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Bears, Snakes, and Scales Oh My! Using Rating Scales to Troubleshoot at School

Updated: May 11, 2022

During the school year, you may find your 2e child saying, “I don’t like school.” You may ask them, “How was your day?” and they reply, “Bad!” but are unable to elaborate. Since parents and educators are better able to address challenges when we understand the specifics, we need a tool to help us get to the root of the problem.

Enter the rating scale*—it has helped my family narrow down the scope of school challenges year after year, and enabled us to problem solve, address issues, and track results. This should be done even when a child isn't having an issue so that it builds the foundation for communication.

How to use a rating scale:

  1. Grab a piece of paper and write down all parts of the school day, including all subjects, recess, lunch, homeroom, morning circle, and classes that only happen periodically. Include all parts of the day -- don't just focus on the trouble spots.

  2. Have your child choose one animal they love and one they don’t like (My kid loves bears and despises snakes, so those are the key points on our rating scale—you could also do this with Pokemon or any other item your child loves. Get creative! This strategy still works for us with our middle schooler; perhaps use a number scale for older kids).

  3. Go through each part of the school day and ask “Is that part of your day a bear or a snake or somewhere in between?” (My kids sometimes say “Oh, that activity is a bear head with a snake body” or figure out other ways to use the animals to show in-between ratings; my younger child came up with a 9 animal system!)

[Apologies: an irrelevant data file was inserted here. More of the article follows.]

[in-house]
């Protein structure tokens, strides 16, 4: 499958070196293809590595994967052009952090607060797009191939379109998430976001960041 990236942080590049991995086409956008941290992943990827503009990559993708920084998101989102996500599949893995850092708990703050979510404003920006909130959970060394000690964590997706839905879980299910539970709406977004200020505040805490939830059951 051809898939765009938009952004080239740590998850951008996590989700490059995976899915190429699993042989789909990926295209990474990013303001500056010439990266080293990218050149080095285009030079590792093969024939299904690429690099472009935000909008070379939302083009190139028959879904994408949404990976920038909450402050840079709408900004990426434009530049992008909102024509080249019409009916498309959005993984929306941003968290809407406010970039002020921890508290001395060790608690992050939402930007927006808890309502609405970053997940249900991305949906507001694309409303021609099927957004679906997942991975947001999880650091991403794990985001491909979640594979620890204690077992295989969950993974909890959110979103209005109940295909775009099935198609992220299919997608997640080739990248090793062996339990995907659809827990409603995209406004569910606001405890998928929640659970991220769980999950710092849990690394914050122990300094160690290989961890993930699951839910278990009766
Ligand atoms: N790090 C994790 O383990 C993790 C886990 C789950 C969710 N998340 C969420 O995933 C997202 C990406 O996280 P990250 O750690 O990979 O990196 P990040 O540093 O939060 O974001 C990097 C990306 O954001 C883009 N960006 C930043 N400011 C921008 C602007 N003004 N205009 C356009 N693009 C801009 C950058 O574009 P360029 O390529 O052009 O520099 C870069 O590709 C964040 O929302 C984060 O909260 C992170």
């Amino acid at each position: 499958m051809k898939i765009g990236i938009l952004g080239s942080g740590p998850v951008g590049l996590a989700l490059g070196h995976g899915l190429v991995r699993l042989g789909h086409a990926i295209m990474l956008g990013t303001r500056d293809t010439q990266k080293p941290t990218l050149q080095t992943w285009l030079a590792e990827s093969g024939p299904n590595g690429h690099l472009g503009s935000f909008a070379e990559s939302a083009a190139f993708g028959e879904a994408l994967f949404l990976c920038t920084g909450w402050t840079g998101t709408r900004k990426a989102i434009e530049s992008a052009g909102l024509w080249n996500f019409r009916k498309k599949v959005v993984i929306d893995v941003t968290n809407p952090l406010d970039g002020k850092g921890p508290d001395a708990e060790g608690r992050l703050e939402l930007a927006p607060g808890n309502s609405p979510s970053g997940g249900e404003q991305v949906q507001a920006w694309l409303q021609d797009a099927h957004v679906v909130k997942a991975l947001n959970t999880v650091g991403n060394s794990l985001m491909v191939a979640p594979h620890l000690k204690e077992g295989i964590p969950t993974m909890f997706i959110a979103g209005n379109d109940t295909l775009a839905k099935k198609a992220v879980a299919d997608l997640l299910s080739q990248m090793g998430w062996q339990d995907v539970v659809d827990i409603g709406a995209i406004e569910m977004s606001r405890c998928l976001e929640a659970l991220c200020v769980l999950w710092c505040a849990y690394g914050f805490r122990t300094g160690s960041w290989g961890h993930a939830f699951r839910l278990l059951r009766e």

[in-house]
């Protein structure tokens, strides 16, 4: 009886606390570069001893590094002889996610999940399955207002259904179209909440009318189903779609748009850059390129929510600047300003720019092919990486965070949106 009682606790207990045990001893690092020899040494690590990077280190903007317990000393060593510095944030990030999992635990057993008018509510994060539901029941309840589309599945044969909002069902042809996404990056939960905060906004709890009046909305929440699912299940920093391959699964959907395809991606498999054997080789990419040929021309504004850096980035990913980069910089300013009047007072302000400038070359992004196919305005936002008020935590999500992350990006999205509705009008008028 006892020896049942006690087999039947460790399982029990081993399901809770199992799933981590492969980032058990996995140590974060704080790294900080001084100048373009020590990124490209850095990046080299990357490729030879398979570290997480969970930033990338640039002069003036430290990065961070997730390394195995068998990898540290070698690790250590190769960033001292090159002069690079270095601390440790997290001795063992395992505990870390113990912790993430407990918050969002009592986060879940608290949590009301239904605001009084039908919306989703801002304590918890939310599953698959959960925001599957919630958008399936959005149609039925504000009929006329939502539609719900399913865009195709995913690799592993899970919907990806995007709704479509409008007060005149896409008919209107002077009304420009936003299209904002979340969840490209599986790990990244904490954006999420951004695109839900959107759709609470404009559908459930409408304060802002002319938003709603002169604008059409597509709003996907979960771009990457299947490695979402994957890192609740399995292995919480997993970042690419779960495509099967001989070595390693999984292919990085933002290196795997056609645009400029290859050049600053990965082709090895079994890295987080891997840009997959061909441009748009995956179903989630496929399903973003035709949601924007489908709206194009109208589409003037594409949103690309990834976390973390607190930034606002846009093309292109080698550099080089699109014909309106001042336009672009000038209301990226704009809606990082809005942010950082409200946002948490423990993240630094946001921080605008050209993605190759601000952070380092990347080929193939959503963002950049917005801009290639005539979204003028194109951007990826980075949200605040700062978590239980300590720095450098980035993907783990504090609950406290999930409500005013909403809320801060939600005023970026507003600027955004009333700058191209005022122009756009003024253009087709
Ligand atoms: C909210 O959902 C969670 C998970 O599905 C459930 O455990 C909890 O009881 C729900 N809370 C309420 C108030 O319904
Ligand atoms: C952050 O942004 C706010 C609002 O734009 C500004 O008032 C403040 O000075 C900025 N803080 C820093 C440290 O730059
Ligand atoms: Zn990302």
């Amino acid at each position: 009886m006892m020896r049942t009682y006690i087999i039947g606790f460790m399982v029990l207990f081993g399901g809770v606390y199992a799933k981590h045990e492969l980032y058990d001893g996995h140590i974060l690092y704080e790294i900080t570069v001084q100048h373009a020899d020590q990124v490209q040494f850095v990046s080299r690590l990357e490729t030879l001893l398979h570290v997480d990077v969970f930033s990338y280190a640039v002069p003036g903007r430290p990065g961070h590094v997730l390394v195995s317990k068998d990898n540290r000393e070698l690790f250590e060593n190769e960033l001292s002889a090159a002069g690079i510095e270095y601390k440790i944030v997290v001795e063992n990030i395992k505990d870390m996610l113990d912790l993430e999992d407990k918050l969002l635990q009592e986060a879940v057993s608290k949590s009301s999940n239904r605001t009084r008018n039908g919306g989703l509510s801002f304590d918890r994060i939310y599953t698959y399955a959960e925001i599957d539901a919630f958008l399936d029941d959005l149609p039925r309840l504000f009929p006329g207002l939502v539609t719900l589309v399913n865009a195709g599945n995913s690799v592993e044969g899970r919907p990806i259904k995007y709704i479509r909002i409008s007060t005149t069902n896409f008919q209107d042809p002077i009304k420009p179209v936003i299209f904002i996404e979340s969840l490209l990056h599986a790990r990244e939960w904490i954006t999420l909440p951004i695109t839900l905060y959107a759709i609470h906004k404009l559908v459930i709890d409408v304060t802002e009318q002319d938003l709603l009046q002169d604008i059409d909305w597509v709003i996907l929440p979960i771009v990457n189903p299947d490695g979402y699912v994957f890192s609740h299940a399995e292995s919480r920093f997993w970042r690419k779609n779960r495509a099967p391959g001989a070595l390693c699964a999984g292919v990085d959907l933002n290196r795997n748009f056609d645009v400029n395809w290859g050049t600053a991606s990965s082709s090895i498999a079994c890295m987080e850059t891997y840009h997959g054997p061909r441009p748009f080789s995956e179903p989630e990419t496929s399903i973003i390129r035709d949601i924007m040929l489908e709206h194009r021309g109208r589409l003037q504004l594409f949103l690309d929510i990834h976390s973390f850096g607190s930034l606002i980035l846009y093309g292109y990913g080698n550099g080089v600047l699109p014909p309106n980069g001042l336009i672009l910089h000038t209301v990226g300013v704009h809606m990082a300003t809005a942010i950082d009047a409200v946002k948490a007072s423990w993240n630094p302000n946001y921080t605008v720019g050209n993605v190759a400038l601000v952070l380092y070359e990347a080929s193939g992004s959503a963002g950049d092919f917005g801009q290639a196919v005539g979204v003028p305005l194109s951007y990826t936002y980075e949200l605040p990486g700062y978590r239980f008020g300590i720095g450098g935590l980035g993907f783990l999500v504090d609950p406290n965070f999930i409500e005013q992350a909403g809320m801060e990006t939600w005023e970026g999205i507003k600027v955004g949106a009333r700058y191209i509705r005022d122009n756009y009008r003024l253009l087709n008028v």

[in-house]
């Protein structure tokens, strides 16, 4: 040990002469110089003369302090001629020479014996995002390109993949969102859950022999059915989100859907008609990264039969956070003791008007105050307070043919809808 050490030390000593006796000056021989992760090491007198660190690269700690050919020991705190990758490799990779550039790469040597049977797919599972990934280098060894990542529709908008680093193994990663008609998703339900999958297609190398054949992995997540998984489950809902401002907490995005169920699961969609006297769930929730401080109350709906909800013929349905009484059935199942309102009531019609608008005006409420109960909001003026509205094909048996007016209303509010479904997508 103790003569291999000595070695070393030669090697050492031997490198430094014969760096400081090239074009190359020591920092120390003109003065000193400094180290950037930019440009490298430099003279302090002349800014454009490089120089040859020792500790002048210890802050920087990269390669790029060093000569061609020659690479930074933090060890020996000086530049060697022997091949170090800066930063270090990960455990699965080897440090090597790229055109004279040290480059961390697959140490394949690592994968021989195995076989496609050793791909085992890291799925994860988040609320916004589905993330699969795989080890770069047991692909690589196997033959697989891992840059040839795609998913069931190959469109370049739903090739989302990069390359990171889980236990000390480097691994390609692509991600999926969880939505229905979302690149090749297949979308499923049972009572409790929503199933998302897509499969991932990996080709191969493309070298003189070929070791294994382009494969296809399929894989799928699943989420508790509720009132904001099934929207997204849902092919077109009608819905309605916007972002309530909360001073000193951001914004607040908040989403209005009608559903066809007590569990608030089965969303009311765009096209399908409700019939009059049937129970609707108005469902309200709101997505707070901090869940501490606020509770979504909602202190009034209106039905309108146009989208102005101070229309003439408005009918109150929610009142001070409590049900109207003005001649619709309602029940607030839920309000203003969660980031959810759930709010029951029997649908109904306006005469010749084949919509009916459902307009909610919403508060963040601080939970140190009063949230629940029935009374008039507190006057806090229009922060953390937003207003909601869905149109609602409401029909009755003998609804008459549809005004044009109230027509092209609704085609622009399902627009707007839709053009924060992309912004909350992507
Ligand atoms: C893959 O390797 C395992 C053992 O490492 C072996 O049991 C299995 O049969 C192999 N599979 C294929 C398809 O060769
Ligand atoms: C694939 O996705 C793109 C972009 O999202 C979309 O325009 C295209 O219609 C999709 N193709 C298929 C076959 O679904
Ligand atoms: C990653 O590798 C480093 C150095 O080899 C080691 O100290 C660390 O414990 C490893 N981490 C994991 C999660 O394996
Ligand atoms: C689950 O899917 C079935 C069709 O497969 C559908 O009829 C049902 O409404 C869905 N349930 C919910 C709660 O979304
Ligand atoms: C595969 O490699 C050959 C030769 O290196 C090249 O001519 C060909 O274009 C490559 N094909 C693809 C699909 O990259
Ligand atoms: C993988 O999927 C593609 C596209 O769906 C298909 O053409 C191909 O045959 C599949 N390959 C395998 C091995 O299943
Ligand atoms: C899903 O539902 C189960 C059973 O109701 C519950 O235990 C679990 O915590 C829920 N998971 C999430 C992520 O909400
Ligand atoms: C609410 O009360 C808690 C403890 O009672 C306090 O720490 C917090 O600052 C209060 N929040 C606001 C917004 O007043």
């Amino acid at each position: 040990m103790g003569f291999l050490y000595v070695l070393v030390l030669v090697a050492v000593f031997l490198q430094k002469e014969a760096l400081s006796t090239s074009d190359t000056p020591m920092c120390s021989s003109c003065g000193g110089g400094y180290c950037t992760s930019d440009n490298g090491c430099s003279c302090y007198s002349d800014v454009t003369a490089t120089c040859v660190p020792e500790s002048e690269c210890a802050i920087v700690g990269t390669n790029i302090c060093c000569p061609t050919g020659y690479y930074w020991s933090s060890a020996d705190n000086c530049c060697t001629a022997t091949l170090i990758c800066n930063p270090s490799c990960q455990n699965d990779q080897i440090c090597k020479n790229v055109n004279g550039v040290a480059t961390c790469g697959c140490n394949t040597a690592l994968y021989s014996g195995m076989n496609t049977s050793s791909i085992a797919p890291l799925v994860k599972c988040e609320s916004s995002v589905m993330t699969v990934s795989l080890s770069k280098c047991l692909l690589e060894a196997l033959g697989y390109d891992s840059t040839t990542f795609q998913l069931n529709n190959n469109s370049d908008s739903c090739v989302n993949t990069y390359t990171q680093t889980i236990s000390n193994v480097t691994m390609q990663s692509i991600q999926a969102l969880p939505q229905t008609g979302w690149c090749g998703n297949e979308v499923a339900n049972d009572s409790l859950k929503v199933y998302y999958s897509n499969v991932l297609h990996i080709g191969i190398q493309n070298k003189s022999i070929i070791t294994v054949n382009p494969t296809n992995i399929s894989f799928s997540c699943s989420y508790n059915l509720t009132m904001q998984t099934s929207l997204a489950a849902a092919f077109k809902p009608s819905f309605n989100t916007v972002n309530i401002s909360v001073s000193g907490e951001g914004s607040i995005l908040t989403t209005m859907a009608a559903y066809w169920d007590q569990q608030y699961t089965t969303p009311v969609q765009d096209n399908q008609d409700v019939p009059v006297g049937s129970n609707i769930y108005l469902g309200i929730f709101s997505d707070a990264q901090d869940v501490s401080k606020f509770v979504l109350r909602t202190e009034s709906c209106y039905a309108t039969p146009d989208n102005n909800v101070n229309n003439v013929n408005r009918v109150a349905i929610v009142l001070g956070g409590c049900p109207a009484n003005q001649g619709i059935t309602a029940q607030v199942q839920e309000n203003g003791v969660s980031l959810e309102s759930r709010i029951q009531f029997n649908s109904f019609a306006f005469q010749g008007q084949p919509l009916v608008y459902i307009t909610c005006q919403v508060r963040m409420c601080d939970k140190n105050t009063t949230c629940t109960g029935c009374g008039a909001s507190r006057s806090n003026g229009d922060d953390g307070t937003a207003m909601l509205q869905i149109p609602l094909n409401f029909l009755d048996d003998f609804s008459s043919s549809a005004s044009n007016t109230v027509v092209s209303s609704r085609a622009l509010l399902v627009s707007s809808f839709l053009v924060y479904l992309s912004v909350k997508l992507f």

4. Ask “why?” for each animal rating and write down the reason.

This tool helps kids unlock things that are difficult to convey and helps parents track patterns or target problematic parts of the day.

Example uses of this tool:

1) In early elementary school, my child came home repeatedly and said “School is boring.” But, I was left wondering,“What does that mean?” If I’m going to reach out to his teacher to collaborate on solutions, I prefer to have actionable requests. We used the above rating method for a few days and found most parts of his day were “bears” (so pretty good), but math and writing were snakes (not so good).

After asking why math is a snake, we determined the level of math in the class wasn’t interesting or engaging enough for my child. We partnered with the teacher to come up with an alternative plan for my child. I brought in some math puzzle books and math games for him and the entire class, which he used when the class was working on math for which he had already shown mastery. Plus, he ended up teaching a fun math card game to the entire class and math became a “bear” for him again!

For my child, writing is a “snake” because it’s too hard. We worked with the teacher on helping him generate ideas for his stories and to get more writing support. Writing may still be a “bear with a snake tail”, but it’s moving in the right direction. We can’t expect 100% “bears” every day!